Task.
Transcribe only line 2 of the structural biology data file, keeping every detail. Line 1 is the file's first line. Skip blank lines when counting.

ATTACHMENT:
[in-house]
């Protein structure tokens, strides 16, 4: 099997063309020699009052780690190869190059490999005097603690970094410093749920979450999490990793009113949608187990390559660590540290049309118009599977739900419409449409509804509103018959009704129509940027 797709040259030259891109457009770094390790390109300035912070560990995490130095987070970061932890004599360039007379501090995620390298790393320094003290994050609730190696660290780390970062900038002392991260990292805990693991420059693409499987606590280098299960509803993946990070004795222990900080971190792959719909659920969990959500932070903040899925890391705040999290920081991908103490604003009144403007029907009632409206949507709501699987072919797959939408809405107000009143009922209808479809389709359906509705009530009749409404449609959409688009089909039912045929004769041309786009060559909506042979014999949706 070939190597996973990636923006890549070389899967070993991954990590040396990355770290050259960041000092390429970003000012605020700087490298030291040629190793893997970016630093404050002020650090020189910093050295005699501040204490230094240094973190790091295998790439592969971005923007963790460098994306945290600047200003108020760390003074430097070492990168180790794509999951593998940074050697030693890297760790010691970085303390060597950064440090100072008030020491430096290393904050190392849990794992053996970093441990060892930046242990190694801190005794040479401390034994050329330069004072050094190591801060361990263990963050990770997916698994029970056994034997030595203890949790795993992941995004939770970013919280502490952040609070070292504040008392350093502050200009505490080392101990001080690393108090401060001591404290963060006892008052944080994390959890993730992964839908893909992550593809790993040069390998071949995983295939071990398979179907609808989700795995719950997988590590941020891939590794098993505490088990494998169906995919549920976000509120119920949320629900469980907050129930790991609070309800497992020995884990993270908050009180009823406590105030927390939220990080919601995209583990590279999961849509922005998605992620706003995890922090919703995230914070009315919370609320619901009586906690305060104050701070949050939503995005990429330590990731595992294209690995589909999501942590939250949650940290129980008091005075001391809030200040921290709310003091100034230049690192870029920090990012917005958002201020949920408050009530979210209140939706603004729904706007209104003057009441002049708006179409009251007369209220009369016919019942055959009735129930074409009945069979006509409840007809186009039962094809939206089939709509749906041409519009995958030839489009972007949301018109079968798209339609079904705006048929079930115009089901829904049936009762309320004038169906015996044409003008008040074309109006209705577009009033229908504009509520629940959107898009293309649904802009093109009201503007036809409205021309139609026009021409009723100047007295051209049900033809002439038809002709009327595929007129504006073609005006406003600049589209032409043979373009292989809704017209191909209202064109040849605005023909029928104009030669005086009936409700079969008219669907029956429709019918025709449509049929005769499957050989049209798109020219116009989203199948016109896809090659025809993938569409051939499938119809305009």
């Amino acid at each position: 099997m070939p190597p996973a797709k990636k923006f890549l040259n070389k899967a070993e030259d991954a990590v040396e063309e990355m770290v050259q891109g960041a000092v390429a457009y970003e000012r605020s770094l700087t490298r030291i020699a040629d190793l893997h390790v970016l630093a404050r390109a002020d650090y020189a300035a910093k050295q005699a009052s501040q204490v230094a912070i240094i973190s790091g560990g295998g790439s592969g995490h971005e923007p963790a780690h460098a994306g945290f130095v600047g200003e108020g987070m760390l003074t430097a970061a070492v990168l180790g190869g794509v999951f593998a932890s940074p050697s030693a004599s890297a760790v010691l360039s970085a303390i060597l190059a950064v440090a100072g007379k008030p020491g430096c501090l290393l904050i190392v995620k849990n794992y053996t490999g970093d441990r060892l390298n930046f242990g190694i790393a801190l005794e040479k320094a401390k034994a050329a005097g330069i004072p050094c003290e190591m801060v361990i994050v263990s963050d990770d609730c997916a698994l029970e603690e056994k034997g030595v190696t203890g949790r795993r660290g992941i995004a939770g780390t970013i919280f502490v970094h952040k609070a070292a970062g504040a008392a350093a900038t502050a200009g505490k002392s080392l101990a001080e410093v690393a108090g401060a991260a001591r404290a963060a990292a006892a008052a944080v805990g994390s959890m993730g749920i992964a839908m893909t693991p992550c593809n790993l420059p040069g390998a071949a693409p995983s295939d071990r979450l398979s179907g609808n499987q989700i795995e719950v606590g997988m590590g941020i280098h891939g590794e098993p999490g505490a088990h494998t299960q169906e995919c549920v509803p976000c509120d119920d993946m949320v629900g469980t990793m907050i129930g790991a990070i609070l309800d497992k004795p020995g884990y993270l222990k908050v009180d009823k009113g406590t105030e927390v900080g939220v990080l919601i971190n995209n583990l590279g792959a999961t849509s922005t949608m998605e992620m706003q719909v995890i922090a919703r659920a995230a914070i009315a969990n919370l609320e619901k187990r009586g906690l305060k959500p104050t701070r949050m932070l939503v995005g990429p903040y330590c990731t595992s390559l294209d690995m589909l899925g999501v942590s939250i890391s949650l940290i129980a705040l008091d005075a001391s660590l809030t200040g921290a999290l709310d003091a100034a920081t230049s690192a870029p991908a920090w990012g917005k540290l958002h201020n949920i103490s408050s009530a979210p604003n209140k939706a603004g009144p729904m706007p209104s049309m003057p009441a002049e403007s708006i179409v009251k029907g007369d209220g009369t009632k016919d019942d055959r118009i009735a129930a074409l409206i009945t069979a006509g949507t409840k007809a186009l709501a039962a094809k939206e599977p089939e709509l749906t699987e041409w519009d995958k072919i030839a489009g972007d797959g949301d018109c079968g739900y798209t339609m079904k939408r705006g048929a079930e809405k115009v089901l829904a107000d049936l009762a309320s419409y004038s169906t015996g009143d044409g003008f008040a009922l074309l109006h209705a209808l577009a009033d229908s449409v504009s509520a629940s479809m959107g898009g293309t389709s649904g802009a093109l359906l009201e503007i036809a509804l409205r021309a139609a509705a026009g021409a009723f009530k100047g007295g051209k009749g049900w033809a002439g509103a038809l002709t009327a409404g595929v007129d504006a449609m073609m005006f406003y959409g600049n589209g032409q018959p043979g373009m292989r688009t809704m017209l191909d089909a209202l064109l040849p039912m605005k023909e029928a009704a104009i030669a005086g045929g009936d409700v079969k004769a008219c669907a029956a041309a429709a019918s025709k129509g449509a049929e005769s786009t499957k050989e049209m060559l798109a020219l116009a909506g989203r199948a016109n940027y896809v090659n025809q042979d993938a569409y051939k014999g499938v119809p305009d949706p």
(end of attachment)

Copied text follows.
């Protein structure tokens, strides 16, 4: 099997063309020699009052780690190869190059490999005097603690970094410093749920979450999490990793009113949608187990390559660590540290049309118009599977739900419409449409509804509103018959009704129509940027 797709040259030259891109457009770094390790390109300035912070560990995490130095987070970061932890004599360039007379501090995620390298790393320094003290994050609730190696660290780390970062900038002392991260990292805990693991420059693409499987606590280098299960509803993946990070004795222990900080971190792959719909659920969990959500932070903040899925890391705040999290920081991908103490604003009144403007029907009632409206949507709501699987072919797959939408809405107000009143009922209808479809389709359906509705009530009749409404449609959409688009089909039912045929004769041309786009060559909506042979014999949706 070939190597996973990636923006890549070389899967070993991954990590040396990355770290050259960041000092390429970003000012605020700087490298030291040629190793893997970016630093404050002020650090020189910093050295005699501040204490230094240094973190790091295998790439592969971005923007963790460098994306945290600047200003108020760390003074430097070492990168180790794509999951593998940074050697030693890297760790010691970085303390060597950064440090100072008030020491430096290393904050190392849990794992053996970093441990060892930046242990190694801190005794040479401390034994050329330069004072050094190591801060361990263990963050990770997916698994029970056994034997030595203890949790795993992941995004939770970013919280502490952040609070070292504040008392350093502050200009505490080392101990001080690393108090401060001591404290963060006892008052944080994390959890993730992964839908893909992550593809790993040069390998071949995983295939071990398979179907609808989700795995719950997988590590941020891939590794098993505490088990494998169906995919549920976000509120119920949320629900469980907050129930790991609070309800497992020995884990993270908050009180009823406590105030927390939220990080919601995209583990590279999961849509922005998605992620706003995890922090919703995230914070009315919370609320619901009586906690305060104050701070949050939503995005990429330590990731595992294209690995589909999501942590939250949650940290129980008091005075001391809030200040921290709310003091100034230049690192870029920090990012917005958002201020949920408050009530979210209140939706603004729904706007209104003057009441002049708006179409009251007369209220009369016919019942055959009735129930074409009945069979006509409840007809186009039962094809939206089939709509749906041409519009995958030839489009972007949301018109079968798209339609079904705006048929079930115009089901829904049936009762309320004038169906015996044409003008008040074309109006209705577009009033229908504009509520629940959107898009293309649904802009093109009201503007036809409205021309139609026009021409009723100047007295051209049900033809002439038809002709009327595929007129504006073609005006406003600049589209032409043979373009292989809704017209191909209202064109040849605005023909029928104009030669005086009936409700079969008219669907029956429709019918025709449509049929005769499957050989049209798109020219116009989203199948016109896809090659025809993938569409051939499938119809305009």